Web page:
And that's why people like me, who drop out of high-school at 15, avoid people like you and send our resumes directly to the hiring manager. It's worked for me for the last 30 years or so, and companies like EDS, IBM and Time Inc. are not small companies....

  • Anonymo the Anonymous||

    You really only need the license when you get pulled over anyways. Otherwise a car will still start, and can be put into drive w/o the license just fine. Thats the gods honest truth, no foolin !!!

    Dude, the only reason all cars aren't required to have a magstrip license reader that requires permission from a state database before ignition is that the idea simply hasn't occurred to the right douchebags yet. Shh!

  • Travis||

    Dude, the only reason all cars aren't required to have a magstrip license reader that requires permission from a state database before ignition is that the idea simply hasn't occurred to the right douchebags yet. Shh!


    Well put !!

  • ||

    The answer is simple.. make it illegal to work before you're 18! That'll teach'em!

  • Virginia Gentleman||

    Everything I need to know about government, I learned in public school!

  • ||

    And the relationship between school attendance and driving is what? That's right -- there isn't one!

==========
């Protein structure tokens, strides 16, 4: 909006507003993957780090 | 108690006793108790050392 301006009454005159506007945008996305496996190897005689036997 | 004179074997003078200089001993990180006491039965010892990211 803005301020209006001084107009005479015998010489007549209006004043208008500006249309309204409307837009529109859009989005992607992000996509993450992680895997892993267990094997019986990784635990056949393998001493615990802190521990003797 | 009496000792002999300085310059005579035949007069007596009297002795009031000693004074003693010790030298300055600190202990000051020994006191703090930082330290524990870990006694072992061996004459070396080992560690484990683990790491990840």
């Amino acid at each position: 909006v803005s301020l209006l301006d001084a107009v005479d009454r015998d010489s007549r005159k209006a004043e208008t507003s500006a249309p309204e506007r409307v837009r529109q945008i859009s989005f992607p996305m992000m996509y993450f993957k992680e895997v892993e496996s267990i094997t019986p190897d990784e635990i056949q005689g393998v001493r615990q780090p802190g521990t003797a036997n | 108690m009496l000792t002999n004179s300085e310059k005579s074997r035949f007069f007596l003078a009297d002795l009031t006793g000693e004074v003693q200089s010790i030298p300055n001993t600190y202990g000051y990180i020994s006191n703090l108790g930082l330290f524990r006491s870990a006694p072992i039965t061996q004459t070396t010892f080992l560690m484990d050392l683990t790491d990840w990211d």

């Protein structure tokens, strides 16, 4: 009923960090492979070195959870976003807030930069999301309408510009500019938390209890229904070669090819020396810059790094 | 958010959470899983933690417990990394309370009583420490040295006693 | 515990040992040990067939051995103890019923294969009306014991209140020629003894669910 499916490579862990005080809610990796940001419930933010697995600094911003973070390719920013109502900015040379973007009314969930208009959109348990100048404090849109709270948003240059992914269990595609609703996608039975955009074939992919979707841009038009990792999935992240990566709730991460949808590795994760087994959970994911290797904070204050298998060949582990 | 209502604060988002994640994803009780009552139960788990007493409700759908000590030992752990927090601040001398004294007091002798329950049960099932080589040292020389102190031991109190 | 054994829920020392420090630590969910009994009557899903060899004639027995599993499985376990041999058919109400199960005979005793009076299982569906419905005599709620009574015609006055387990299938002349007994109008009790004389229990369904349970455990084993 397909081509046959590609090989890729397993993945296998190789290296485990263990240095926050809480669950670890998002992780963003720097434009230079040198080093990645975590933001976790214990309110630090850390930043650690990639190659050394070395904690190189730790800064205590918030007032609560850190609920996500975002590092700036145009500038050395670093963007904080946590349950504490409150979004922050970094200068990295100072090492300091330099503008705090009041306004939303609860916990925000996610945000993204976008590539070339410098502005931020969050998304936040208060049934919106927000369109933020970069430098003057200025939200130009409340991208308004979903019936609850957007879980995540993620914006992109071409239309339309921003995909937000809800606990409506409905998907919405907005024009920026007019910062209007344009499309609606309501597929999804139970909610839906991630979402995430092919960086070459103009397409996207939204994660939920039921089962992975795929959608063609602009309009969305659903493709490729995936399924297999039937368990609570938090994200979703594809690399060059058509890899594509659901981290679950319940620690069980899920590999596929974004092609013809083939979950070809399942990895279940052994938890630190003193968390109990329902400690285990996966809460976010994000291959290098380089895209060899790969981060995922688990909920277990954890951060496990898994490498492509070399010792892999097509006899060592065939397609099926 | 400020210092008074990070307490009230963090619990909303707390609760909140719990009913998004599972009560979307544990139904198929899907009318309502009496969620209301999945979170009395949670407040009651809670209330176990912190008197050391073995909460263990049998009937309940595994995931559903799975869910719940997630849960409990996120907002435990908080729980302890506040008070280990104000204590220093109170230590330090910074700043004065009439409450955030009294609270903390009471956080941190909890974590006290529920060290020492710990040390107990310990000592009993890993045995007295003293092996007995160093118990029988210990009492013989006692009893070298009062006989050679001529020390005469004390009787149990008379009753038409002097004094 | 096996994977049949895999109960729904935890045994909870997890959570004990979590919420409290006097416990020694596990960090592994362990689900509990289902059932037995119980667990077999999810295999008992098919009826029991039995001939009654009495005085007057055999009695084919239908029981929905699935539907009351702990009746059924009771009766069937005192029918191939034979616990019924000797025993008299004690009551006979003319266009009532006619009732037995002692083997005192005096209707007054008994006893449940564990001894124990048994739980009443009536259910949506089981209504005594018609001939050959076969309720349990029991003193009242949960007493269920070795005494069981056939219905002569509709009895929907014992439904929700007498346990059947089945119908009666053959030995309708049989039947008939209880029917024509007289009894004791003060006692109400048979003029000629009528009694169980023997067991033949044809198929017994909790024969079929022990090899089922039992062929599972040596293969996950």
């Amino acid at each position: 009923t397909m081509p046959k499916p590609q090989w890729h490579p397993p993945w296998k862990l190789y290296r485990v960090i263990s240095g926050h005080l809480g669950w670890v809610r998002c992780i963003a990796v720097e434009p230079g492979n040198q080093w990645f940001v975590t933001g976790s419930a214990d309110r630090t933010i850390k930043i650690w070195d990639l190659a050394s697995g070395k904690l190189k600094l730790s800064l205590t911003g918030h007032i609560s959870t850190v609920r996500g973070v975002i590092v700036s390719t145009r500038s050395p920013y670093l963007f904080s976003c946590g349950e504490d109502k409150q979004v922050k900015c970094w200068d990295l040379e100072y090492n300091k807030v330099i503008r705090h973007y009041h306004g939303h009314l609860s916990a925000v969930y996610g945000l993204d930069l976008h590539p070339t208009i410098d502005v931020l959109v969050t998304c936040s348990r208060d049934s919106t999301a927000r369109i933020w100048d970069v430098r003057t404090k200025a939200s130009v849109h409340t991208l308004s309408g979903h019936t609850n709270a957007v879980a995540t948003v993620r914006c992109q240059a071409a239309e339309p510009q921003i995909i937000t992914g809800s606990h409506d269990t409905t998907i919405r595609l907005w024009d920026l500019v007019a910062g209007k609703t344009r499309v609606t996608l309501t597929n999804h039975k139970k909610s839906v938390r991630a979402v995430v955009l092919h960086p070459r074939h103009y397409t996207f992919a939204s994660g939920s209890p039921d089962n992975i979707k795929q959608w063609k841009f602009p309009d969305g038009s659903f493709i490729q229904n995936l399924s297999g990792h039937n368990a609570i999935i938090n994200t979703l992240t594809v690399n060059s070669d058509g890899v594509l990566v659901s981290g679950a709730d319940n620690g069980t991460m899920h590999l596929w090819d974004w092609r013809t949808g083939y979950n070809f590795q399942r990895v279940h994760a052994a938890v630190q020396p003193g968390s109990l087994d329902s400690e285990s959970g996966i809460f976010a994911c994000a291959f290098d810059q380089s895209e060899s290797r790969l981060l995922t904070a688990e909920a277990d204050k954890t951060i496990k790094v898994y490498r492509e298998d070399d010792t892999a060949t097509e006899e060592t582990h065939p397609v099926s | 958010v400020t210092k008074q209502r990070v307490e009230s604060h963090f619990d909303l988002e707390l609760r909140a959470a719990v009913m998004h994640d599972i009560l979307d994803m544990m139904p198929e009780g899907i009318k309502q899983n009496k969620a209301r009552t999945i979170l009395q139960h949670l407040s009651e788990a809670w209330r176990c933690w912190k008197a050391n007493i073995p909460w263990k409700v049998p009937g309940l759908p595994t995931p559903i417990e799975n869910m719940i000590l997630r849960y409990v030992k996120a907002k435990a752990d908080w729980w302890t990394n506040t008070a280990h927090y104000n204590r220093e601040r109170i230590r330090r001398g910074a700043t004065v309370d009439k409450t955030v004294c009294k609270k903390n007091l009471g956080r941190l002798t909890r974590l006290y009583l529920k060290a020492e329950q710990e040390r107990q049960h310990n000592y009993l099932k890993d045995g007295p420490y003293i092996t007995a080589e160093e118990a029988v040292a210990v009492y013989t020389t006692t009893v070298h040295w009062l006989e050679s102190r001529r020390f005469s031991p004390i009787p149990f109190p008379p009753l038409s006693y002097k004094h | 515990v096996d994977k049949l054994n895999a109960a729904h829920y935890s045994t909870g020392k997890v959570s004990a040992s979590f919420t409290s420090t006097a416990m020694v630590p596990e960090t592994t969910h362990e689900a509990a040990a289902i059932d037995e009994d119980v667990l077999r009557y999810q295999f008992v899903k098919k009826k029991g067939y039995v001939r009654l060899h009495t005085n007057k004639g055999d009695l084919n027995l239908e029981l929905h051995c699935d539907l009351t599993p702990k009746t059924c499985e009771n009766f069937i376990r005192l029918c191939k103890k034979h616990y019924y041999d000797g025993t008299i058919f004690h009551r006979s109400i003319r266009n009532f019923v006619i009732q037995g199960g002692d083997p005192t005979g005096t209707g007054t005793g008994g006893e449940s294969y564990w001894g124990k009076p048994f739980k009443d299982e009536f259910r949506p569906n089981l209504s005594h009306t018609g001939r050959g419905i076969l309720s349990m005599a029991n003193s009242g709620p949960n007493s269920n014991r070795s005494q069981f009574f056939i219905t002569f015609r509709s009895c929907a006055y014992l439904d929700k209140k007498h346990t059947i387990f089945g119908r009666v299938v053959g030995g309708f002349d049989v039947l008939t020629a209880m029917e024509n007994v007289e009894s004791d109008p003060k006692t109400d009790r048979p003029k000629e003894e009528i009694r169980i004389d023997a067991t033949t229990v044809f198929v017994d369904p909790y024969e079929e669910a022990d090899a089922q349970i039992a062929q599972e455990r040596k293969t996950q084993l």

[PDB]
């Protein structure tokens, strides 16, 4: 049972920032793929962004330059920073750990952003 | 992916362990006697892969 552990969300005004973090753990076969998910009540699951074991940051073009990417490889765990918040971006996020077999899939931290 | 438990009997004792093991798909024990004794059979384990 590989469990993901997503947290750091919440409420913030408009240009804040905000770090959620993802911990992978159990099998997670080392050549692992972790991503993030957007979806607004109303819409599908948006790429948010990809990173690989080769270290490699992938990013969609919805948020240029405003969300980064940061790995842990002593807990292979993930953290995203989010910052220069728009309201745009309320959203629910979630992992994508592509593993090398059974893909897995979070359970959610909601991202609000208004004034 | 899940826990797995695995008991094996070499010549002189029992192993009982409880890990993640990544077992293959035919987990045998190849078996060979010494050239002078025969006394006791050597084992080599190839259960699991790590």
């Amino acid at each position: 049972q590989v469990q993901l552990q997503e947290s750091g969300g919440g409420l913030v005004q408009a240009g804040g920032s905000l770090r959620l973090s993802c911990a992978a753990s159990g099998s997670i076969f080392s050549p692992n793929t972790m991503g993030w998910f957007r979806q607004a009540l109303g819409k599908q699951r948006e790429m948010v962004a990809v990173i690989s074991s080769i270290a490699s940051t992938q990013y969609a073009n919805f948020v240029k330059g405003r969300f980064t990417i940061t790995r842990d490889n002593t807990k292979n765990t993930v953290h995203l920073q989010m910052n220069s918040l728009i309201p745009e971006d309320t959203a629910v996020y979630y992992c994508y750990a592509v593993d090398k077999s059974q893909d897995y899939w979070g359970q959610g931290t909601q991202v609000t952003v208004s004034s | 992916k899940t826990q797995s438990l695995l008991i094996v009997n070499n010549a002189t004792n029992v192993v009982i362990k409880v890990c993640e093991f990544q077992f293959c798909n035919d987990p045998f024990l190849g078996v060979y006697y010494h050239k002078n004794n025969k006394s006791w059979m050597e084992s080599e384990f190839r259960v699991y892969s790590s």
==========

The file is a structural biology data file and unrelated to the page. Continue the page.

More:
States are increasingly dangling the "lose your license" sword over people for all types of non-driving-related crap.

    Bonus points for whoever correctly guesses which lobby is behind this.

  • ||

    The states learned it from the Feds... "you can't have your highway funds unless raise the drinking age... unless you lower your speed limit... etc etc".

    CB

  • ||

    How hard do GED tests tend to be? The law has a GED loophole, so any kids dying to get out of high school and still drive legally have that option.

  • ||

    They already had this in North Carolina, back when I was in high school (ick!) 10 years ago. Didn't stop several of my friends from dropping out.

    One friend in particular took pride in driving around his black, mid-80's Firebird with no license and no license plate.

  • ||

    Two things:

    In Illinois, most of our high school dropouts are very urban and can't afford cars anyway.

    Any government program that raises your kids for you will be popular with voters. Which is why Illinois won't get medical MJ anytime soon.

  • x,y||

    How hard do GED tests tend to be? The law has a GED loophole, so any kids dying to get out of high school and still drive legally have that option.

    And what if they don't want to take the GED test?

  • ||

    Bonus points for whoever correctly guesses which lobby is behind this.

    MADD.

    You got dem' bonus points? Give em' to me.

  • ||

    How hard do GED tests tend to be?

    Actually, they already have a test for licenses. They are called driving tests, and tend to be a bit more topical.

  • ||

    When are schools going to cease infantilizing students? Threats and punishments that are easily circumvented by kids never work - why not just take your chances on driving without a license for a year or so until official "adulthood" sets in?